The recent violence in Charlottesville, Virginia, has sharpened the focus on the movement to remove or rename memorials to Confederate leaders.
The mayor of Lexington, Kentucky, has now called for the removal of Confederate statues in his city, following similar actions earlier this year in New Orleans. Calls to “take the statues down” have also been heard in Baltimore, Richmond, Dallas, San Antonio and elsewhere.
What is most surprising is that in this heated public debate relatively little attention has been devoted to the largest, most dynamic and famous memorials to Confederate generals: U.S. Army bases.
There are eight U.S. Army bases, all in Southern states, named after Confederate generals: Fort Bragg (North Carolina), Fort Benning (Georgia), Fort Gordon (Georgia), Fort Polk (Louisiana), Fort Hood (Texas), Fort A.P. Hill (Virginia), Fort Lee (Virginia), and Fort Rucker (Alabama). In addition, several National Guard facilities, such as Fort Pickett (Virginia) and Camp Beauregard (Louisiana), bear the names of Confederate generals.
It seems odd that the U.S. Army ever considered naming its bases after men who, by definition, conducted war against the United States. It seems even odder that a military force in which racial minorities comprise one-quarter to one-third of the force would be asked to serve on bases named after men who fought to maintain slavery.
Fort Bragg in North Carolina is a case in point. Fort Bragg is home to the U.S. Army’s airborne and special operations command and is the largest military base (by population) in the world. It was created during World War I — one of dozens of new camps created after U.S. entry into the war to facilitate a rapid expansion of the armed forces.
Many of these new bases, Fort Bragg included, were established in a hurry. The land near Fayetteville, North Carolina, was identified, acquired and designated as Camp Bragg all within a few months in the summer of 1918.
According to a War Department order, Camp Bragg was named for “Capt. Braxton Bragg, who, while commanding Battery C, Third Artillery, rendered signal service at the battle of Buena Vista, Mexico” in 1847 during the Mexican-American War. While it is undeniable that Bragg was a hero of the Mexican-American War, his greater fame was as one of a handful of full generals in the Confederate army, even though his field commands were generally unsuccessful and his relations with subordinates often tumultuous. A recent biography of Braxton Bragg is subtitled “The Most Hated Man of the Confederacy.”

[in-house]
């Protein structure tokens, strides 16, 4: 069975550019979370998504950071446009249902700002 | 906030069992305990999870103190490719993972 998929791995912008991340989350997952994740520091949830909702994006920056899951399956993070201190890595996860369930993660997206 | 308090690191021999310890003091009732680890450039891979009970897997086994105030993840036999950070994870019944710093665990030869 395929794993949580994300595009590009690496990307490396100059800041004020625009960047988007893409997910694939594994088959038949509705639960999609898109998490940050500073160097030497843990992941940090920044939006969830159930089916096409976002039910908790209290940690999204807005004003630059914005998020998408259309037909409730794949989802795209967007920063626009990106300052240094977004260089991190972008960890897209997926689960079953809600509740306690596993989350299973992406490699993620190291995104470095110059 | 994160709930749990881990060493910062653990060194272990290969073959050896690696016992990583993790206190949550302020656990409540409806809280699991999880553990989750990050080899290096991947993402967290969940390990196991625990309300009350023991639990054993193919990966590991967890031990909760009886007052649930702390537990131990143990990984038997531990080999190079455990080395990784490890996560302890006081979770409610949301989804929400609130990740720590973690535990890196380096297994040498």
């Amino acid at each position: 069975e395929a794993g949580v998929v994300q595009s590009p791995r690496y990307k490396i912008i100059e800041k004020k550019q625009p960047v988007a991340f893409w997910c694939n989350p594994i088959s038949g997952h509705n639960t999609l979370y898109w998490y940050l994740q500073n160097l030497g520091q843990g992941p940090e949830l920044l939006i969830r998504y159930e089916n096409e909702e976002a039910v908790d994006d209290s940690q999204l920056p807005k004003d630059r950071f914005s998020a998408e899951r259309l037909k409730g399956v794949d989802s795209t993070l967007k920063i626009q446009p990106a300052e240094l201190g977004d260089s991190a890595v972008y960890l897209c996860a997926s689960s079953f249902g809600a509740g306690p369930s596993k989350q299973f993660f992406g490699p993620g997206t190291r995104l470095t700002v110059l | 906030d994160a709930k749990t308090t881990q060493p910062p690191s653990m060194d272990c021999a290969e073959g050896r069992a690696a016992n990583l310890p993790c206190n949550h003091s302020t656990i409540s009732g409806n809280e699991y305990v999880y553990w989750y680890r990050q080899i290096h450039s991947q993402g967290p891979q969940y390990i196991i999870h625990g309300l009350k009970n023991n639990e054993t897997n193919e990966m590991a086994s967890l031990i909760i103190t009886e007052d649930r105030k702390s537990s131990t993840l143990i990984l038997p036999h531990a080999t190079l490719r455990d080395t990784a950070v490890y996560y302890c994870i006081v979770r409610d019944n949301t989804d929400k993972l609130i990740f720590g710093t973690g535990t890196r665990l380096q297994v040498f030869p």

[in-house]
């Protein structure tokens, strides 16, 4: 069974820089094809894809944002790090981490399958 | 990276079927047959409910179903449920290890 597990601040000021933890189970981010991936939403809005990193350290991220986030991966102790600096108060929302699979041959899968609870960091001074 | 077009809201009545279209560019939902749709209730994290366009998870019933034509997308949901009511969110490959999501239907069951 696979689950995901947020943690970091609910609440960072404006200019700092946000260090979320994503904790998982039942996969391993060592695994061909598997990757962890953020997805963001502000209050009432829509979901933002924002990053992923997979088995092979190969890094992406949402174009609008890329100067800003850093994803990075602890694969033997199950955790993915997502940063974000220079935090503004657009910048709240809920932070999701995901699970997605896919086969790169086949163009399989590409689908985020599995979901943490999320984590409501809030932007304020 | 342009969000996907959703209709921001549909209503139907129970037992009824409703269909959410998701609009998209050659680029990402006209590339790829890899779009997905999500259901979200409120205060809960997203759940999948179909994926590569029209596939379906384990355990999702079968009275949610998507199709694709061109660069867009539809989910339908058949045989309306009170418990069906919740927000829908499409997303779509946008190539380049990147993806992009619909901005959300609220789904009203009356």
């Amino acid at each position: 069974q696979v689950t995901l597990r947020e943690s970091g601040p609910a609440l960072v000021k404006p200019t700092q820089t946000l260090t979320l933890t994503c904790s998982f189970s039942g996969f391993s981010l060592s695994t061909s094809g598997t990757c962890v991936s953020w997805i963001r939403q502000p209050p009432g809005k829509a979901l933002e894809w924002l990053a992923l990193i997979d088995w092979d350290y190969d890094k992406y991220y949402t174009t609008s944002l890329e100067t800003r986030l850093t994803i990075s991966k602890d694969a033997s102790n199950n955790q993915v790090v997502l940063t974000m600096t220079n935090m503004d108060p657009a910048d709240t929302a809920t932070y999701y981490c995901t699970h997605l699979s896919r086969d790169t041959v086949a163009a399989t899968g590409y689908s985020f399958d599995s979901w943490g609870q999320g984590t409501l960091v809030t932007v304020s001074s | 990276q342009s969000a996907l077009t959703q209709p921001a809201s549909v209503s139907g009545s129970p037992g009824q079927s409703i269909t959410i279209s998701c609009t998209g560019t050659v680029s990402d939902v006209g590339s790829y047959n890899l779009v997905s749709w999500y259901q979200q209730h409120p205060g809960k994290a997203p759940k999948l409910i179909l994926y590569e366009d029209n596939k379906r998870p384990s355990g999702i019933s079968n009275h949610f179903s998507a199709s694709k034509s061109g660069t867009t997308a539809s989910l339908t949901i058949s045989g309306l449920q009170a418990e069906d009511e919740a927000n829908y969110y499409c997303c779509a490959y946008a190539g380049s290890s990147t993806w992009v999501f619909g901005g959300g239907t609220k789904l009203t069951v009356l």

Fort Bragg, along with Forts Benning, Gordon and Lee, were all established during World War I. When they were created it was the policy of the Army and the War Department to name camps in Southern states after Confederate commanders, though this policy was followed intermittently. The War Department established a Camp McClellan in Anniston, Alabama, in 1917, named after the commander of the U.S. Army of the Potomac during the Civil War. The other four forts mentioned earlier were established in the 1940s.
The Department of the Defense and the Army have been adamant that they will not consider renaming the existing bases named after Confederate generals. The Army recently refused to change street names at Fort Hamilton in Brooklyn, named after Confederate generals Robert E. Lee and Stonewall Jackson, because they honor Lee and Jackson “as individuals, not as any particular cause or ideology.”
This, plain and simple, is rubbish. During World War I, the policy to name new Southern army camps after Confederate commanders was intended to effect a reconciliation between the North and the South, where bruised feelings about the Lost Cause were potent and widespread. The names were chosen, at least in part, to encourage Southern buy-in to the nation’s new war. These names were chosen precisely because the men honored had been Confederate leaders.
Between the Mexican War and the Civil War, Braxton Bragg lived the life of a genteel planter on a sugar cane plantation in Louisiana where slaves put in back-breaking labor in unspeakable conditions to bring molasses to market and earn Bragg a profit. He met any Northern criticism of slavery with harsh criticism.
After President Abraham Lincoln’s election in 1860, he was a proponent of Southern secession.
Let’s not be in any doubt about what Braxton Bragg represents. He was a slaveholder who fought against the U.S. Army in order to preserve the South’s “peculiar institution.”
The time has come for Fort Bragg and the other bases named after Confederate generals to be renamed in honor of individuals who fought to defend the United States and the values that the U.S. Army is pledged to defend.
Michael Newcity is a professor of Slavic and Eurasian Studies at Duke University.